Adam, I agree with you that the Jars of Clay song is the best thing about it. Incidentally, they were the first band I ever saw in concert! Pretty good show as I recall, though I can't say I've sought out their music in about 15 years.

    Rob, I think you're right about Slater being just a little too off kilter to play the every man. He's almost a Michael Shannon type, where it's better to cast him in a prominent supporting role or just put him in a movie where he's supposed to be a little strange/a misfit/whatever.

    I look forward to your next column because like every person born in the 80s, I have a soft spot for malls.

  2. January 1998 was such a big deal for me. Hard Rain, Firestorm, Fallen, Phantoms, Deep Rising, and Desperate Measures were all on my radar and were all playing at the local theater at some point during the month...and they were all rated R. And I was very much 11. My dad told me I could see an R rated movie if he wanted to see it too, conveniently he never was interested in seeing any movies tho. Maybe the biggest disappointment in my life to that point.

  3. I still stand by my love for this movie and I'd rank it in my top ten of the nineties, good to read some differing opinions BUT my love for Hard Rain will never falter (I'll even go way way out on a limb and say it's better than Speed... but... then again I'm that crazy fool who thinks that Speed 2: Cruise Control is better than the first Speed!!!) :)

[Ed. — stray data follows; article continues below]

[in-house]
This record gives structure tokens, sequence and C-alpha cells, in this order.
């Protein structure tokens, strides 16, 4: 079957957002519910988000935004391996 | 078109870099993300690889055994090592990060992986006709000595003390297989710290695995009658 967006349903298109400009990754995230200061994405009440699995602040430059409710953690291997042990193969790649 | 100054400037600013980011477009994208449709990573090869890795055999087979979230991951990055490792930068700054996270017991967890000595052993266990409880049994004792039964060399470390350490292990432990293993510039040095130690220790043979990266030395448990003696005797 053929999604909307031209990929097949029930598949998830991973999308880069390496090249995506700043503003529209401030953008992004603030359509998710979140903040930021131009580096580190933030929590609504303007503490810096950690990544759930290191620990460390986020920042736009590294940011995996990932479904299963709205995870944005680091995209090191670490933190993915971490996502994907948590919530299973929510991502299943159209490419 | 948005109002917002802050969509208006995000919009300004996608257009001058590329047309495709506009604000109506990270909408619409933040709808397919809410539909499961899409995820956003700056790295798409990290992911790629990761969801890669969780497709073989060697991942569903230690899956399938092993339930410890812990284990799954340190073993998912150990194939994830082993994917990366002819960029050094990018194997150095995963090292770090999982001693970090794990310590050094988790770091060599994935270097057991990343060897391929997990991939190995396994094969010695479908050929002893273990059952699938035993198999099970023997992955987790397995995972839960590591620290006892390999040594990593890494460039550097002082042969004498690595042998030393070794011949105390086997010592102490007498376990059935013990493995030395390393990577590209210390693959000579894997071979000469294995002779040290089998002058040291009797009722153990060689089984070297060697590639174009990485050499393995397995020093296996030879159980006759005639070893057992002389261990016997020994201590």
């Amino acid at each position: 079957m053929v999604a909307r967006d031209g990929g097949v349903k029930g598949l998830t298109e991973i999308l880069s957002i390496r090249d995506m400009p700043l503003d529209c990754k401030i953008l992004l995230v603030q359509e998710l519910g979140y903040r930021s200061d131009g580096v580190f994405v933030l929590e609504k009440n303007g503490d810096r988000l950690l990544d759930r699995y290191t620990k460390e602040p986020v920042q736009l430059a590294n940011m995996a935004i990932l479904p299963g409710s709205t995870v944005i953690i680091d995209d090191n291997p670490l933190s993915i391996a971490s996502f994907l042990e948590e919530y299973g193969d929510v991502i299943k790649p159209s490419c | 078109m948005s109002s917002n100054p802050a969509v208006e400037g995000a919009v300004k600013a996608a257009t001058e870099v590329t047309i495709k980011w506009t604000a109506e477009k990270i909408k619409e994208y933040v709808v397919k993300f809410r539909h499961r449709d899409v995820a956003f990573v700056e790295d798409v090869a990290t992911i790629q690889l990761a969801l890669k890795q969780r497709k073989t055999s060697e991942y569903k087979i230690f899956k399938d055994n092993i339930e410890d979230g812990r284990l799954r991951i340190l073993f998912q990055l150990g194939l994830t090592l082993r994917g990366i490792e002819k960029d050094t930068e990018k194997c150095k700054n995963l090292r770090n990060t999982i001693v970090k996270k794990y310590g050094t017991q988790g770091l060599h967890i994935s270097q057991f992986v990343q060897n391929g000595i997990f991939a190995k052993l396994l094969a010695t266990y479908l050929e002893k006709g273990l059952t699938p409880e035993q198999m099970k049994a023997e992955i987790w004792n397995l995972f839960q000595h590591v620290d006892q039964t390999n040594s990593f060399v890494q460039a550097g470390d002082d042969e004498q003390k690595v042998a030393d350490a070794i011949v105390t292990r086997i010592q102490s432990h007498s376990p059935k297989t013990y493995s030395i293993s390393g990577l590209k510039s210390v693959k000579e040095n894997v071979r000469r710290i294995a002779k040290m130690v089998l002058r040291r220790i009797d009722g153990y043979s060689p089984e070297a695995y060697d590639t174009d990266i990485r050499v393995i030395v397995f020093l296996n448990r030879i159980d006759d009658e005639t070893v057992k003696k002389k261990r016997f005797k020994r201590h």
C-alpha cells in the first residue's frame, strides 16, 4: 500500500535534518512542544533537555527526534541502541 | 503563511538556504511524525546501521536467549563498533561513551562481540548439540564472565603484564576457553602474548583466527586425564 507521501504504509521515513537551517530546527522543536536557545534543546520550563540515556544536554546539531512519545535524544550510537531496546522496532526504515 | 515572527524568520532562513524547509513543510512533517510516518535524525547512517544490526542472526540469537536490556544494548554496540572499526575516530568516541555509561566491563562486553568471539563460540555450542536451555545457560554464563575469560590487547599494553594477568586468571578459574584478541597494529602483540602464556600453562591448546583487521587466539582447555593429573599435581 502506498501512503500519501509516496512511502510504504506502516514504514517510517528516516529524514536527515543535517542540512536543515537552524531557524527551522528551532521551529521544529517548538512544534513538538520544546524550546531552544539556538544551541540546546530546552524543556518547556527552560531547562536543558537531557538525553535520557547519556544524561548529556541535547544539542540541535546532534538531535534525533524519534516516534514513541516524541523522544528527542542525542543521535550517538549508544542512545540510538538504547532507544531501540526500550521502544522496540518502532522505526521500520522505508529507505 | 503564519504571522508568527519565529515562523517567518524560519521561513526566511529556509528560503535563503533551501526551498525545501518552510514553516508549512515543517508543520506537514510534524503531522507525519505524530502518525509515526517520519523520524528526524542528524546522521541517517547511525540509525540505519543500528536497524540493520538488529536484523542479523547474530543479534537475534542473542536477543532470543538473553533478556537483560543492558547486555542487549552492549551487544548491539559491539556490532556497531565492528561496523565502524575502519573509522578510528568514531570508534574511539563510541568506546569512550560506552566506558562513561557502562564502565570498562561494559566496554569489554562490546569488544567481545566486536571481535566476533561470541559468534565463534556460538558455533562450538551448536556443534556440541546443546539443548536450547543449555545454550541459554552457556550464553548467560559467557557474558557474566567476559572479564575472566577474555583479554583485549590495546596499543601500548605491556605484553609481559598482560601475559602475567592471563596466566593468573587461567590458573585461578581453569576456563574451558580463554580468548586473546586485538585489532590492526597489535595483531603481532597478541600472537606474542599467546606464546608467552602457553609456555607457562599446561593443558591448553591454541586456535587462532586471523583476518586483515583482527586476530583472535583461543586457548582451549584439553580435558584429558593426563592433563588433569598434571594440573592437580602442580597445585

4. It's missing the Woo factor. I think Woo knew how to use Slater in Broken Arrow (also written by Graham Yost!) far more than Salomon did. The "gee whiz I'm an action hero" line is perfect. Salomon did turn into an amazing TV director though

  5. I watched this for Junesploitation last year and marveled at the sets and production design, they are massive and incredible and will probably never be done on this scale again, it will all be CGI. This movie must have been so hard to make. I think your criticisms are valid, and won't argue this is a great movie, but I really do enjoy the look and I think the action is pretty decent.

  6. Does anyone besides me remember the original title of this film being The Flood? Cause it dropped after twister, dante's peak and Volcano.

    1. It was the working title before changing to "Hard Rain" by its release. From atrocious filming conditions to bad test audience results, this was a cursed production 'till the bitter box office returns. At least Morgan Freeman spoke for the movie executives when he kept shouting 'We just want the money!!!' :-P